(An Extract from My BCLT 30th Anniversary Edition)
My first encounter with the BCLT was in 2004. Peter Bush had come to Buenos Aires as one of the guest speakers in a Symposium on Cortázar, and he gave a small talk on Literary Translation at the Colegio de Traductores de Buenos Aires in which he mentioned a wonderful programme called the Literary Translation Summer School at the University of East Anglia. I had just started as a lecturer in literary translation for undergraduate students, and I immediately fell in love with the idea of going there one day. It was 2011. I already had two boys, and my brother bought me a ticket to visit him in Aberdeen, where he and his wife were expecting their second child. So there was my ticket and my great chance to go to this mysteriously wonderful Summer School.
It was Paradise. A heavenly retreat for literary translators: a whole week discussing literature, translation and writing, enjoying scrumptious food and the best wine, talking to authors and translators from all around the world over breakfast, dinner or lunch, watching the rabbits from my bedroom window, strolling along the UEA campus paths… In Argentina or Latin America there was no further training of any sort for literary translators, but we did have a long-standing tradition in literary translation, a solid and booming publishing scene and new up-and-coming generations of translators. I thought we had what was needed to arrange something similar to the BCLT Summer School in Buenos Aires – minus the rabbits. So during the farewell dinner I said to Daniel Hahn, who was then the Summer School Director, ‘I want to do this in Buenos Aires,’ to which he simply replied: ‘Do it!’ – and I took this literally.
In 2014 I came back to the Summer School’s Training the Trainer Summit with a notebook full of ideas on how to make this happen at Lenguas Vivas Teaching and Translation School with practically no funding. I shared my notes with Kate Griffin – then BCLT’s International Director – and Cecilia Rossi. The Argentine version would be an Autumn School co-organised by Lenguas Vivas and the Argentine Association of Translators and Interpreters (AATI), which was running the Literary Translation Seminar at the Buenos Aires International Book Fair. So in 2015 we launched a small pilot programme with the German author Kristof Magnusson and Martina Fernández Polcuch as workshop leader, followed by a 2016 French workshop with the Swiss writer Philippe Rahmy (sadly now deceased) and Gabriela Villalba as workshop leader.
Ever since this idea was first conceived, I had been trying to work in closer collaboration with the BCLT and bring their expertise into our Argentine programme. In 2016 Cecilia Rossi presented AATI with the possibility of being partners with the AHRC-funded Open World Research Initiative (OWRI) consortium ‘Cross-Language Dynamics: Reshaping Community,’ and participating in her research project on translation and cultural memory. This would make it possible not only to fund four years of visits by English-speaking authors, but also to provide her input into crafting literary translation as creative writing, which the BCLT Summer School had begun in 2014. The OWRI collaboration brought Englishspeaking authors Giles Foden (2017), Julianne Pachico (2018) and Katherine J. Orr (2019) to our Buenos Aires workshops, and Uruguayan-Argentine writer Vera Giaconi (2017), Argentine Felix Bruzzone (2018) as well as the Chilean author Lina Meruane (2019) to the BCLT Summer School.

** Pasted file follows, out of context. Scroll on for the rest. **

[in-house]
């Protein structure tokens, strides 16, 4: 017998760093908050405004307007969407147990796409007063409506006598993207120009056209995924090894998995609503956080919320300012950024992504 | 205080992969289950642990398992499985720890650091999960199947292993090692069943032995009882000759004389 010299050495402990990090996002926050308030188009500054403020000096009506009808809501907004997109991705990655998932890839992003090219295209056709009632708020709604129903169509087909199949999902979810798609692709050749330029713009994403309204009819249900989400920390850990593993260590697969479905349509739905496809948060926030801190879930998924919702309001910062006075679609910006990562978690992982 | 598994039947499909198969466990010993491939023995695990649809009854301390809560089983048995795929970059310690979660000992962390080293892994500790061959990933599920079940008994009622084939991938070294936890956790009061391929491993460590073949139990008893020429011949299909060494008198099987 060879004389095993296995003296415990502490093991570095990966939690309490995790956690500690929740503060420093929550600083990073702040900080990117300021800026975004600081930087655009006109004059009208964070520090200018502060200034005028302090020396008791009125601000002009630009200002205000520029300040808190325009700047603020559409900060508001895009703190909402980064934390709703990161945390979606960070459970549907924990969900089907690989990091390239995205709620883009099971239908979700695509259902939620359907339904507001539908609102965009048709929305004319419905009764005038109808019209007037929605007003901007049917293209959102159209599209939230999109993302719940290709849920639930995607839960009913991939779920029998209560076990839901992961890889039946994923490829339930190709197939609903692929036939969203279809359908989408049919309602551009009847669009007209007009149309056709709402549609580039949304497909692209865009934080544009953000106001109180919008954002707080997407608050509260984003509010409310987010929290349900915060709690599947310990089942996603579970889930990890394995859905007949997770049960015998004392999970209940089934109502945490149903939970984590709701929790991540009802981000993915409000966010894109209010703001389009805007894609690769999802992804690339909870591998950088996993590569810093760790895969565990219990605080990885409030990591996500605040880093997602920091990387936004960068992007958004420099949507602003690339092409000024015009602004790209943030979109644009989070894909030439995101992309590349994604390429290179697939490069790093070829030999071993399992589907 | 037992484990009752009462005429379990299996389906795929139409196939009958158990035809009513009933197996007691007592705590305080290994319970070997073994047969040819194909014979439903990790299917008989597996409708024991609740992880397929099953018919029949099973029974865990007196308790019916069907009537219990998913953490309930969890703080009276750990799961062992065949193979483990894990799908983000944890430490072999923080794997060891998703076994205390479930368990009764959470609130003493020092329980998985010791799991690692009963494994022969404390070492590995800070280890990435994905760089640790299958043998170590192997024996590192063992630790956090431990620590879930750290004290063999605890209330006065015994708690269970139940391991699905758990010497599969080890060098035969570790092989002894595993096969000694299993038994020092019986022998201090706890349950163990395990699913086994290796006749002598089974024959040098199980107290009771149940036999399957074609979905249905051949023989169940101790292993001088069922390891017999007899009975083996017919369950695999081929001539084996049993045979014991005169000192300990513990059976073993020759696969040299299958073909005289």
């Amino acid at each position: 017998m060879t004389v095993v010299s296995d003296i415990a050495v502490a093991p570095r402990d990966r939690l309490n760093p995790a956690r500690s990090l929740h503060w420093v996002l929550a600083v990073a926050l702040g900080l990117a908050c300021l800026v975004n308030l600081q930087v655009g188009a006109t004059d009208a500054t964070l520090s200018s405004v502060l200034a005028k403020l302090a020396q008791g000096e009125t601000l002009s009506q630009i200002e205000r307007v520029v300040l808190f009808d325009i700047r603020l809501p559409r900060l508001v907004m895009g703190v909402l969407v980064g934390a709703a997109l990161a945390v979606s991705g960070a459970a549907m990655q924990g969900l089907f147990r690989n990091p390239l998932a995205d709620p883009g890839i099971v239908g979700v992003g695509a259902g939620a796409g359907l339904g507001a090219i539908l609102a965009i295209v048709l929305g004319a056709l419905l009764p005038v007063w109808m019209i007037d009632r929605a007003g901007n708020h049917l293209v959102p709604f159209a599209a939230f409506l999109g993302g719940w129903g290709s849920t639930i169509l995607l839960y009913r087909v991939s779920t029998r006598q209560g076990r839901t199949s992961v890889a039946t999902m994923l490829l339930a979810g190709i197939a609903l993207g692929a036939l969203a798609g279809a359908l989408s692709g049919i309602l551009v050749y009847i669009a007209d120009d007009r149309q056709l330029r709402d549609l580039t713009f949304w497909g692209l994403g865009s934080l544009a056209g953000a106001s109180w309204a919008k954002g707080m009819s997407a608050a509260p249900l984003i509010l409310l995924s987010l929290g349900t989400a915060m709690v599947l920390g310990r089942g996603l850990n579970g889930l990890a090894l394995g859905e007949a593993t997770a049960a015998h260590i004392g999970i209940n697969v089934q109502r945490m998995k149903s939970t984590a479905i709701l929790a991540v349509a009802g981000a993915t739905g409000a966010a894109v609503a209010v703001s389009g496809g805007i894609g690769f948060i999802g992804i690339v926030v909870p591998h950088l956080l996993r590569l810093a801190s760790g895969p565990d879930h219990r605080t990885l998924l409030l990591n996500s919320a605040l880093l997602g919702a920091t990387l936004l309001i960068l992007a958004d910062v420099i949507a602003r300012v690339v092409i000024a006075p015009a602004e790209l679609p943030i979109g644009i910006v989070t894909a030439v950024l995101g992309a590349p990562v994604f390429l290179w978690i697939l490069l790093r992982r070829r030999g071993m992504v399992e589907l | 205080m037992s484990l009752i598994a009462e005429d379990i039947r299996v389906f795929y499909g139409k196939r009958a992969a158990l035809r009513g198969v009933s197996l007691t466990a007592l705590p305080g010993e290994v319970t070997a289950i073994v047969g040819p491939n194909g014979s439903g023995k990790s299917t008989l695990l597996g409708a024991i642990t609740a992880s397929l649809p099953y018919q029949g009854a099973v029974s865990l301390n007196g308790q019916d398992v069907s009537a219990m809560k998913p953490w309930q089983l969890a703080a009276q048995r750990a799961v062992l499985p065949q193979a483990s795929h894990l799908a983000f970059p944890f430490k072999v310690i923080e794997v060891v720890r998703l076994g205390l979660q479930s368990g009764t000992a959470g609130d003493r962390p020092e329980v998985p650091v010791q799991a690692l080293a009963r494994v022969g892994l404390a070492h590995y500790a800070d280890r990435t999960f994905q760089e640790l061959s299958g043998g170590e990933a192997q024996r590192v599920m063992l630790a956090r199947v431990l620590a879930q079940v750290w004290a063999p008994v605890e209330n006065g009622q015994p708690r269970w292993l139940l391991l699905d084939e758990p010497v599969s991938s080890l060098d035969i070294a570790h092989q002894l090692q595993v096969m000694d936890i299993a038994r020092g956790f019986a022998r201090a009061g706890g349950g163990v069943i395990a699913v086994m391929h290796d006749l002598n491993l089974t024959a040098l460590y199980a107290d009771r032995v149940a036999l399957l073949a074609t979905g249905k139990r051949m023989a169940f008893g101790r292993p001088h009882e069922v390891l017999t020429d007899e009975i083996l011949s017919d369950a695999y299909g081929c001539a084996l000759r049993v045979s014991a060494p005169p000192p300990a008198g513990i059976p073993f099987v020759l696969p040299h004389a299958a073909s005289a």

We do not have the campus and the paths and the Broad and the rabbits; we do, however, have the city and the Book Fair. Our Autumn School, then, inherited the core of the BCLT Summer School, but was shaped into something else by completely different circumstances. The translation and creative writing workshops take place at Lenguas Vivas, but then we flock to the Literary Translation Seminar at the Book Fair. In 2017 we included visits to museums and specific sites, led by Giles Foden’s text to incorporate the city into our programme. The novel we were working on (a manuscript, in fact) was set in Buenos Aires and dealt with the Falklands War, which inevitably touched on the last military dictatorship. This led us to revisit our past and our cultural memory, and we (author and translators) were able to use the city to check the facts and help write and translate the story, thus pushing our experimentation with creative writing in translation to an extreme: we were actually doing research, rewriting and creating with the author; a text and a character were being conceived in the source language and in translation simultaneously.
But this collaboration with OWRI goes far beyond bringing us authors to translate. It is providing several generations of emerging literary translators and literary translation lecturers (not only Argentine, but also Mexican, Spanish, Colombian, Chilean, Uruguayan) with a different approach to literary translation. It has also enabled some of our translators to participate in the Training the Trainer programme at the BCLT Summer School.
Whenever I think of the BCLT Summer School I become nostalgic. I miss the unique magic of UEA and Norwich in July. We do, however, have a different kind of magic in our dear old 19th-century building, and a bustling city full of history where we manage to replicate part of the BCLT feel: sharing the ecstasy of discussing words and textures and meanings, of savouring language in different shades, of making new literary friends from around the world, of handing our business card to an editor for the first time, of getting lost in the Book Fair and coming back home with our bags filled with new books, of brainstorming our first book pitching, of sharing empanadas and a good glass of Argentine wine. In fact, of helping stories and languages and cultures cross borders and reach monolingual worlds.